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Capital Budgeting Process
Evaluation of Capital budgeting project involves six steps: First, the cost of that particular project must be known. Second, estimates the expected cash out flows from the project, including residual value of the asset at the end of its useful life. Third, riskiness of the cash flows must be estimated. This requires information about the probability distribution of the cash outflows. Based on project’s riskiness, Management find outs the cost of capital at which the cash out flows should be discounted. Next determine the present value of expected cash flows. Finally, compare the present value of expected cash flows with the required outlay. If the present value of the cash flows is greater than the cost, the project should be taken. Otherwise, it should be rejected. OR If the expected rate of return on the project exceeds its cost of capital, that project is worth taking.




Capital Budgeting Techniques
Cash Flow
Success of any business can be determined through its capacity to generate positive cash flows. Therefore, Cash inflow and outflow is considered as one of the most essential elements which gives us as idea Continued on Page 2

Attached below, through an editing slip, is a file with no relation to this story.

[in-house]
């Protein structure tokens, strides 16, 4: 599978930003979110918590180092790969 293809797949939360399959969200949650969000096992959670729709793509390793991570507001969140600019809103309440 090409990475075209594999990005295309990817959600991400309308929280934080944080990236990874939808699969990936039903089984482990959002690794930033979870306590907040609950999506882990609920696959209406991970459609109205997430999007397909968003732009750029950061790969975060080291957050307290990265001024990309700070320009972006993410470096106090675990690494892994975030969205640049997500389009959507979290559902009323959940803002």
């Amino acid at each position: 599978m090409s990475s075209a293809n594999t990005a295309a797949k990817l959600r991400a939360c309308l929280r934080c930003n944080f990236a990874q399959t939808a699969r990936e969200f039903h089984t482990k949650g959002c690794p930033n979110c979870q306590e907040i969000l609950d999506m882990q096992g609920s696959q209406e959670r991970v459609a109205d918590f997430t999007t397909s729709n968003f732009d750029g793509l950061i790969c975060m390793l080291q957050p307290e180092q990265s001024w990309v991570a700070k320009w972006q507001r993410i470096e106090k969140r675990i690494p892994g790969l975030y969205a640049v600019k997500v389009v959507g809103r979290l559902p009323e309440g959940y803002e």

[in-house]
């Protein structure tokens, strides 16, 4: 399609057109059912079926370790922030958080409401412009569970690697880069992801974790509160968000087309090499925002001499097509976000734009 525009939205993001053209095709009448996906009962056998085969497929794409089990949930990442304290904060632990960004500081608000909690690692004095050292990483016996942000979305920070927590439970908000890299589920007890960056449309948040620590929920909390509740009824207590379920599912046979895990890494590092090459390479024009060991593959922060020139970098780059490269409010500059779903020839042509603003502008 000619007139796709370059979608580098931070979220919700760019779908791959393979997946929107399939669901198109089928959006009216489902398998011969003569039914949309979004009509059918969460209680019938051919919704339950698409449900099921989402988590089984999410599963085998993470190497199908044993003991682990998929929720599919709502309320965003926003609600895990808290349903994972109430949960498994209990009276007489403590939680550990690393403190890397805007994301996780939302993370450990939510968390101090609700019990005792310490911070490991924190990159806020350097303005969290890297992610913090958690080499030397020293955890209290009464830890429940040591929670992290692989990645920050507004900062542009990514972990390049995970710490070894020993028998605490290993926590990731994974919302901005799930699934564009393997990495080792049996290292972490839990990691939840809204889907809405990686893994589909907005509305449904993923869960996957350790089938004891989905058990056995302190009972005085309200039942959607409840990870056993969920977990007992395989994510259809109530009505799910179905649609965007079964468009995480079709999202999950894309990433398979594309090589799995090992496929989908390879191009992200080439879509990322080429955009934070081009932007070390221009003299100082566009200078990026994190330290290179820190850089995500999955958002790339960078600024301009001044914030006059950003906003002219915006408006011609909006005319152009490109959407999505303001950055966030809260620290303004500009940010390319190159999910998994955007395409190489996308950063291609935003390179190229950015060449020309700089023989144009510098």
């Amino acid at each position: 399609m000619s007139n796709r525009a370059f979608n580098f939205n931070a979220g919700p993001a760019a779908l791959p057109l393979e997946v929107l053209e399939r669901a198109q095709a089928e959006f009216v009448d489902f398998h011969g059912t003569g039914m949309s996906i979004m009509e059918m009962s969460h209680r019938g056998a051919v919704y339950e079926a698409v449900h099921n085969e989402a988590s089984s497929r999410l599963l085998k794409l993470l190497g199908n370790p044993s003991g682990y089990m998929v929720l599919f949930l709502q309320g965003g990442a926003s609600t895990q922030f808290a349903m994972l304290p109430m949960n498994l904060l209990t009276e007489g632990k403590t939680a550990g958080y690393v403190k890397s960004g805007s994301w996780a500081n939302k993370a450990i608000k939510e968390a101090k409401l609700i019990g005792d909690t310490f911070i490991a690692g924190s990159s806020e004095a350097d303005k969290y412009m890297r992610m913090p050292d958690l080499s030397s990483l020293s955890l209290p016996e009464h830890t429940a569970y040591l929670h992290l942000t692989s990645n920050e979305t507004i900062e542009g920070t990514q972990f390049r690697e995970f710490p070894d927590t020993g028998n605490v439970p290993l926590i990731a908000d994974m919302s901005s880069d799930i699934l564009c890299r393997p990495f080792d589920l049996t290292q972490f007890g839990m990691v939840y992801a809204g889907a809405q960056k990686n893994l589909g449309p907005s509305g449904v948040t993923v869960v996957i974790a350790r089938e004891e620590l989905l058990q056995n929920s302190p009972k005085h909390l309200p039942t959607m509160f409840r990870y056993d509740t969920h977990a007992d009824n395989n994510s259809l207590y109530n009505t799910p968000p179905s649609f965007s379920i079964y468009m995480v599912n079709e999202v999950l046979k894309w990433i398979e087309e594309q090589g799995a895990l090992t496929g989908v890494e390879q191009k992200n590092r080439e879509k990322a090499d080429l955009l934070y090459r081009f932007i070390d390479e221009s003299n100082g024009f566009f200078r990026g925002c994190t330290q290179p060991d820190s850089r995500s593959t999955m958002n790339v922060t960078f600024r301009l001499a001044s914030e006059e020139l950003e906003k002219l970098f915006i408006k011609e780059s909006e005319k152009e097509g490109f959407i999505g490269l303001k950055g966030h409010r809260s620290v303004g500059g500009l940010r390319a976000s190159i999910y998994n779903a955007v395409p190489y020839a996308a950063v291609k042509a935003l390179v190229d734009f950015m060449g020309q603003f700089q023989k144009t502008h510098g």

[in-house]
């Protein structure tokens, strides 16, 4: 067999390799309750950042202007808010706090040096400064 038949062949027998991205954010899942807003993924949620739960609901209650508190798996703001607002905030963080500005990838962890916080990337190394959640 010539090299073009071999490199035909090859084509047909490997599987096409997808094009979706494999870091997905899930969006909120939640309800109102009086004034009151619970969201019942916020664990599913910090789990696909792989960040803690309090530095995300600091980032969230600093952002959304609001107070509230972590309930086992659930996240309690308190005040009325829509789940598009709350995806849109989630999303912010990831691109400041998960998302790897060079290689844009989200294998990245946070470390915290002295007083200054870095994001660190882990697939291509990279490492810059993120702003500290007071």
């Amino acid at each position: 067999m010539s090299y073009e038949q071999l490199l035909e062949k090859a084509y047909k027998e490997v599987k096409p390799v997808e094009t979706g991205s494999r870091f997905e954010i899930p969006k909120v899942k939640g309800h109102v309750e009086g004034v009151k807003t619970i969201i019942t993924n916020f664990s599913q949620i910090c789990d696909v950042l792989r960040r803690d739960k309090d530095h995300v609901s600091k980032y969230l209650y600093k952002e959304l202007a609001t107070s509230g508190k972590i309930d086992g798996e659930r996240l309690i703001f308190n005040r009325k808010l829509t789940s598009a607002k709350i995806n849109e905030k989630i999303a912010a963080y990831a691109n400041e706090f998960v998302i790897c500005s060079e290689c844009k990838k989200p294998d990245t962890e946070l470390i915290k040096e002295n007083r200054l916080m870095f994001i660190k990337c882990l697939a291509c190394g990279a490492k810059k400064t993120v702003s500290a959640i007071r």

Page # 2 about the continued existence of a business in future. It is a useful capital budgeting technique for grading projects because it measures the value created by per unit of investment made by the investor. where does business invest those funds for generating more. The statement of cash flow. Therefore. Profitability Index Profitability index (PI) is the ratio of investment to payoff of a suggested project. how does business generate funds and second. This technique is also known as profit investment ratio (PIR). Objectives of a cash flow statement: The main objective of a cash flow statement is to assist users: In assessing the business’s ability to generate positive cash flow In assessing business’s ability to bridge the gap between out flow and inflow of funds. therefore. In assessing its ability to meet its short and long term obligations In assessing the rationale of differences between reported and related cash flows In assessing the effect on finances of major projects during the year. the stakeholders focus on two things while investing in business: first. The ratio is calculated as follows: Profitability Index = Present Value of Future Cash Flows / Initial Investment . shows increase and decrease in cash and cash equivalents rather than working capital. benefitcost ratio and value investment ratio (VIR).